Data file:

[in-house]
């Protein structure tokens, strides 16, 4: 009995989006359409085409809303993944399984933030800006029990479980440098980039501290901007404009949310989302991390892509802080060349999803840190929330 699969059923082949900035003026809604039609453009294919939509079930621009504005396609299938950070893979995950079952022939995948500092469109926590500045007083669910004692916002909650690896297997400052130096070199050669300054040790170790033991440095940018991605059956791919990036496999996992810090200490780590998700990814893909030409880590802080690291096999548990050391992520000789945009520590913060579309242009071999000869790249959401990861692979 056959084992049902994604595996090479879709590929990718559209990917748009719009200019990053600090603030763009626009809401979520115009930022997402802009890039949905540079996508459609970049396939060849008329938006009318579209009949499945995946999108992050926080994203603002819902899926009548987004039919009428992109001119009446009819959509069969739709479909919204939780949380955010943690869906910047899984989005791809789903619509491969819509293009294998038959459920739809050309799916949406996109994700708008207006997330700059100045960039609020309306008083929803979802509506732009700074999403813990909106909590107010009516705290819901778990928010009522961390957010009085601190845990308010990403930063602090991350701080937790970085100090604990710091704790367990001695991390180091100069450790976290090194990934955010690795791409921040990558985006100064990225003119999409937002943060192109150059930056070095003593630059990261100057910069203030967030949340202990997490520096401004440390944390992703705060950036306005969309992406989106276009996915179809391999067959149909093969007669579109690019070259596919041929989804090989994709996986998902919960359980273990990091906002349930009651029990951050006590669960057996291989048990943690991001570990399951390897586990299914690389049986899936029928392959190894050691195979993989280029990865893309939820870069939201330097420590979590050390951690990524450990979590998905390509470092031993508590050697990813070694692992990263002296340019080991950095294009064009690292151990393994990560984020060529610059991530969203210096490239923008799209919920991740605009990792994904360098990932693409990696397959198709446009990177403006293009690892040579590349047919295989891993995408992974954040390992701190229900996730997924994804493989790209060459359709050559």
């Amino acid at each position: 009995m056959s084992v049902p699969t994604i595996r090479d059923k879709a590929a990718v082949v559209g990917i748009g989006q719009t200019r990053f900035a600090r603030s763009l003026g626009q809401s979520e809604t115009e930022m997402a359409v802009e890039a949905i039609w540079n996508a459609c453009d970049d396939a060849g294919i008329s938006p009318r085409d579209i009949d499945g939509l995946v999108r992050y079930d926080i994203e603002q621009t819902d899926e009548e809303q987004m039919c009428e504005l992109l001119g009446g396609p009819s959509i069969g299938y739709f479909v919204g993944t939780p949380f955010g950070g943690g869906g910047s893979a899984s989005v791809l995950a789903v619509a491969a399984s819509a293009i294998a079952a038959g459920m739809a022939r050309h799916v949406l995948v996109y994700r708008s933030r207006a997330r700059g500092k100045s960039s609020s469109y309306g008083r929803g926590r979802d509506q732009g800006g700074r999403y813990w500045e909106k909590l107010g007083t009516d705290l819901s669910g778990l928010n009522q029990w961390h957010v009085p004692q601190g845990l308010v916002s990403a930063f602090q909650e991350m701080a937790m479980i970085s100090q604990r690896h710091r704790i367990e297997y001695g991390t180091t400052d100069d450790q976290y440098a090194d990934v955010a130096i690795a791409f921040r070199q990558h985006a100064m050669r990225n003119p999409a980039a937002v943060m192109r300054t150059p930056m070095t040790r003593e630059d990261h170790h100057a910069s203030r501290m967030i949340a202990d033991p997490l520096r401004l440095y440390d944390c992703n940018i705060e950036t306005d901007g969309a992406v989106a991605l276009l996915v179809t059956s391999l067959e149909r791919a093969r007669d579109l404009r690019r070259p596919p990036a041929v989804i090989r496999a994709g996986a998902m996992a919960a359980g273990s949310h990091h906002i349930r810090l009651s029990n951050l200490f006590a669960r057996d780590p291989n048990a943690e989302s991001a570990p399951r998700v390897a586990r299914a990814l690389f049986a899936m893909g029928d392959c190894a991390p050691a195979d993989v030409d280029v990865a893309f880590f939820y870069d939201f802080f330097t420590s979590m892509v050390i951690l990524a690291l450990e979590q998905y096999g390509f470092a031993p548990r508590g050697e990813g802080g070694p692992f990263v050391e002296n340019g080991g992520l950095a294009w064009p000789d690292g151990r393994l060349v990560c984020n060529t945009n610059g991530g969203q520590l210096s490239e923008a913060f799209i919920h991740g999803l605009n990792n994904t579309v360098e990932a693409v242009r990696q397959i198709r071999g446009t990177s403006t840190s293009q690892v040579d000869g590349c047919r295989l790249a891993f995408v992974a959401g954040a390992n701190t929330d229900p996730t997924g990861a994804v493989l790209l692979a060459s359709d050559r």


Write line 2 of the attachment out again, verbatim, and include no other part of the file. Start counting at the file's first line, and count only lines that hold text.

């Protein structure tokens, strides 16, 4: 009995989006359409085409809303993944399984933030800006029990479980440098980039501290901007404009949310989302991390892509802080060349999803840190929330 699969059923082949900035003026809604039609453009294919939509079930621009504005396609299938950070893979995950079952022939995948500092469109926590500045007083669910004692916002909650690896297997400052130096070199050669300054040790170790033991440095940018991605059956791919990036496999996992810090200490780590998700990814893909030409880590802080690291096999548990050391992520000789945009520590913060579309242009071999000869790249959401990861692979 056959084992049902994604595996090479879709590929990718559209990917748009719009200019990053600090603030763009626009809401979520115009930022997402802009890039949905540079996508459609970049396939060849008329938006009318579209009949499945995946999108992050926080994203603002819902899926009548987004039919009428992109001119009446009819959509069969739709479909919204939780949380955010943690869906910047899984989005791809789903619509491969819509293009294998038959459920739809050309799916949406996109994700708008207006997330700059100045960039609020309306008083929803979802509506732009700074999403813990909106909590107010009516705290819901778990928010009522961390957010009085601190845990308010990403930063602090991350701080937790970085100090604990710091704790367990001695991390180091100069450790976290090194990934955010690795791409921040990558985006100064990225003119999409937002943060192109150059930056070095003593630059990261100057910069203030967030949340202990997490520096401004440390944390992703705060950036306005969309992406989106276009996915179809391999067959149909093969007669579109690019070259596919041929989804090989994709996986998902919960359980273990990091906002349930009651029990951050006590669960057996291989048990943690991001570990399951390897586990299914690389049986899936029928392959190894050691195979993989280029990865893309939820870069939201330097420590979590050390951690990524450990979590998905390509470092031993508590050697990813070694692992990263002296340019080991950095294009064009690292151990393994990560984020060529610059991530969203210096490239923008799209919920991740605009990792994904360098990932693409990696397959198709446009990177403006293009690892040579590349047919295989891993995408992974954040390992701190229900996730997924994804493989790209060459359709050559």